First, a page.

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This seems to be a case of a judge ignoring a few words in order to be able to misinterpret a law. Oregon's media shield law applies to people who are "connected with, employed by or engaged in any medium of communication to the public", and defines "any medium of communication" thus:

“Medium of communication” has its ordinary meaning and includes, but is not limited to, any newspaper, magazine or other periodical, book, pamphlet, news service, wire service, news or feature syndicate, broadcast station or network, or cable television system.

Apparently, the judge didn't spot the "but is not limited to" part of that definition.

(The text of the relevant laws: http://www.leg.state.or.us/ors/044.html)




As kevinalexbrown noted, this also seems to be a case of people ignoring the next paragraph of the decision.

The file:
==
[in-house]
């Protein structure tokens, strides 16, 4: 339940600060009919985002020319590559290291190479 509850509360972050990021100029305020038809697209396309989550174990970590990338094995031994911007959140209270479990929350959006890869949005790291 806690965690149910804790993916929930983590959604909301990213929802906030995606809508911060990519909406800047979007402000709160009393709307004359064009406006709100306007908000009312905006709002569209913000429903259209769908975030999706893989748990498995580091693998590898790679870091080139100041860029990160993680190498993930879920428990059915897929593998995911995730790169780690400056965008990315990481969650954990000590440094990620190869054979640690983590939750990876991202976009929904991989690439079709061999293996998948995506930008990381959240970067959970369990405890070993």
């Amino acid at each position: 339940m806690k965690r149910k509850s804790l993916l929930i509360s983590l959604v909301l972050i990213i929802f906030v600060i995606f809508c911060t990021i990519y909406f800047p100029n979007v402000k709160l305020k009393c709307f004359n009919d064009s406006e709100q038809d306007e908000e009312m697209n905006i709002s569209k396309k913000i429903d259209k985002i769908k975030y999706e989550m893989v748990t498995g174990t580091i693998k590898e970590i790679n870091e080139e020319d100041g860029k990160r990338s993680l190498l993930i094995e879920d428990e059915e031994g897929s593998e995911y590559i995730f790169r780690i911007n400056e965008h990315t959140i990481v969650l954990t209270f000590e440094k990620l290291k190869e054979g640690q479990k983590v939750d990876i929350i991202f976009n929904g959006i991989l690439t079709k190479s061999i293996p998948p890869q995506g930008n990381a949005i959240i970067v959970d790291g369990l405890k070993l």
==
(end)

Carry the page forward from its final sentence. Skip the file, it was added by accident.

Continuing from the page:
I don't really think the second paragraph matters so much. If he is saying "bloggers aren't 'the media'" or that you essentially have to be employed by a big name media agency in order to get protections, that is a big deal.

He could have easily said that she is part of the media, but that the law doesn't protect those in the media from these types of lawsuits. Reading the law, I think blogging does fall into the category that gives it protection, even if those protections wouldn't have made a difference in this case.


Yep. This is not a limitation of the law, this is a deeply unimaginative judge. The "ordinary meaning" of "medium of communication" is extremely broad, and even if implicitly narrowed to the general context of the statute, easily includes most bloggers.




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